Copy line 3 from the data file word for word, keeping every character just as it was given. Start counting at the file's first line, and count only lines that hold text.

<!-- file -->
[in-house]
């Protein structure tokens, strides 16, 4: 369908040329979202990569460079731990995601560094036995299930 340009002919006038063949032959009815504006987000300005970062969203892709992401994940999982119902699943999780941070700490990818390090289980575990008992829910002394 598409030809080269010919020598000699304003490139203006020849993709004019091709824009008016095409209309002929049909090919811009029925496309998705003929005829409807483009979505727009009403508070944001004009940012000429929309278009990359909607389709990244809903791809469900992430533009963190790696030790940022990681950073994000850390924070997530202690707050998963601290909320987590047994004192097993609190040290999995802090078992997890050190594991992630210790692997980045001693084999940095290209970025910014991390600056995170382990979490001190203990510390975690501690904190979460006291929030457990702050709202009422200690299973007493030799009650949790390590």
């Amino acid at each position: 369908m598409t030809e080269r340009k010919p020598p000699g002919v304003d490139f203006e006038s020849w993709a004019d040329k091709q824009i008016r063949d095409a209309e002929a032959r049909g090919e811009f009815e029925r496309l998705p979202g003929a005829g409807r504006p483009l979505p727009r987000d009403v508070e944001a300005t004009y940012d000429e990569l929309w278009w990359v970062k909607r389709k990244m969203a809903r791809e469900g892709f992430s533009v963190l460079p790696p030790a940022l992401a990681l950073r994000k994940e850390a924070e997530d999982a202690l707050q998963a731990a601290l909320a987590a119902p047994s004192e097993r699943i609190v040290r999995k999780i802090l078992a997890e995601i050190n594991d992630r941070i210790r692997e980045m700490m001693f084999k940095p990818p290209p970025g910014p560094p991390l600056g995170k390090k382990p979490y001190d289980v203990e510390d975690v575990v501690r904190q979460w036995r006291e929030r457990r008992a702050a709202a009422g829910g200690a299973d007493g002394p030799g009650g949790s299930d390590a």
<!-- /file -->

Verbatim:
């Amino acid at each position: 369908m598409t030809e080269r340009k010919p020598p000699g002919v304003d490139f203006e006038s020849w993709a004019d040329k091709q824009i008016r063949d095409a209309e002929a032959r049909g090919e811009f009815e029925r496309l998705p979202g003929a005829g409807r504006p483009l979505p727009r987000d009403v508070e944001a300005t004009y940012d000429e990569l929309w278009w990359v970062k909607r389709k990244m969203a809903r791809e469900g892709f992430s533009v963190l460079p790696p030790a940022l992401a990681l950073r994000k994940e850390a924070e997530d999982a202690l707050q998963a731990a601290l909320a987590a119902p047994s004192e097993r699943i609190v040290r999995k999780i802090l078992a997890e995601i050190n594991d992630r941070i210790r692997e980045m700490m001693f084999k940095p990818p290209p970025g910014p560094p991390l600056g995170k390090k382990p979490y001190d289980v203990e510390d975690v575990v501690r904190q979460w036995r006291e929030r457990r008992a702050a709202a009422g829910g200690a299973d007493g002394p030799g009650g949790s299930d390590a």